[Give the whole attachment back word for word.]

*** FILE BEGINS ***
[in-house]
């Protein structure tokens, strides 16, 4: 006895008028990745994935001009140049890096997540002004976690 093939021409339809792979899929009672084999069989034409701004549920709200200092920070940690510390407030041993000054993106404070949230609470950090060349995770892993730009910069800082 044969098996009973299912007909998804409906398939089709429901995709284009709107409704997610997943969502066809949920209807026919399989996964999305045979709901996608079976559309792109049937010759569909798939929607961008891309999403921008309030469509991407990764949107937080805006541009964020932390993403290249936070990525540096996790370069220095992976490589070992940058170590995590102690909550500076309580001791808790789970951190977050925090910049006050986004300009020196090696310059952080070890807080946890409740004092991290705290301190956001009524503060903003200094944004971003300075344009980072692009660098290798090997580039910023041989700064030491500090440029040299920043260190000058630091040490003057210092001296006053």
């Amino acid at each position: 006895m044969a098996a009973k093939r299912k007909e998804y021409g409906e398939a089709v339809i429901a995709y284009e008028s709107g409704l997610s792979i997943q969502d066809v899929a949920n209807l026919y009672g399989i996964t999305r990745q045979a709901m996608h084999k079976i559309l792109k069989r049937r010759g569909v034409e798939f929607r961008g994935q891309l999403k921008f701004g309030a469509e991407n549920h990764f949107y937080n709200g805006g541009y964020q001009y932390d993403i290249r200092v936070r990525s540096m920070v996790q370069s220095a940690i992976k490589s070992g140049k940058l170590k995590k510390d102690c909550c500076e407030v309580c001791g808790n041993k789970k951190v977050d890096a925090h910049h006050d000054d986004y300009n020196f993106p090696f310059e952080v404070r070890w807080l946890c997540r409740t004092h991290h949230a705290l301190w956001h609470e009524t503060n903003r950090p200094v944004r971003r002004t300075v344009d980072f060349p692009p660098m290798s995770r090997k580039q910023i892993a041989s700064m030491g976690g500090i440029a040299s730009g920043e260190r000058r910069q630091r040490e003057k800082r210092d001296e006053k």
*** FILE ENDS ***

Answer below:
[in-house]
């Protein structure tokens, strides 16, 4: 006895008028990745994935001009140049890096997540002004976690 093939021409339809792979899929009672084999069989034409701004549920709200200092920070940690510390407030041993000054993106404070949230609470950090060349995770892993730009910069800082 044969098996009973299912007909998804409906398939089709429901995709284009709107409704997610997943969502066809949920209807026919399989996964999305045979709901996608079976559309792109049937010759569909798939929607961008891309999403921008309030469509991407990764949107937080805006541009964020932390993403290249936070990525540096996790370069220095992976490589070992940058170590995590102690909550500076309580001791808790789970951190977050925090910049006050986004300009020196090696310059952080070890807080946890409740004092991290705290301190956001009524503060903003200094944004971003300075344009980072692009660098290798090997580039910023041989700064030491500090440029040299920043260190000058630091040490003057210092001296006053």
């Amino acid at each position: 006895m044969a098996a009973k093939r299912k007909e998804y021409g409906e398939a089709v339809i429901a995709y284009e008028s709107g409704l997610s792979i997943q969502d066809v899929a949920n209807l026919y009672g399989i996964t999305r990745q045979a709901m996608h084999k079976i559309l792109k069989r049937r010759g569909v034409e798939f929607r961008g994935q891309l999403k921008f701004g309030a469509e991407n549920h990764f949107y937080n709200g805006g541009y964020q001009y932390d993403i290249r200092v936070r990525s540096m920070v996790q370069s220095a940690i992976k490589s070992g140049k940058l170590k995590k510390d102690c909550c500076e407030v309580c001791g808790n041993k789970k951190v977050d890096a925090h910049h006050d000054d986004y300009n020196f993106p090696f310059e952080v404070r070890w807080l946890c997540r409740t004092h991290h949230a705290l301190w956001h609470e009524t503060n903003r950090p200094v944004r971003r002004t300075v344009d980072f060349p692009p660098m290798s995770r090997k580039q910023i892993a041989s700064m030491g976690g500090i440029a040299s730009g920043e260190r000058r910069q630091r040490e003057k800082r210092d001296e006053k």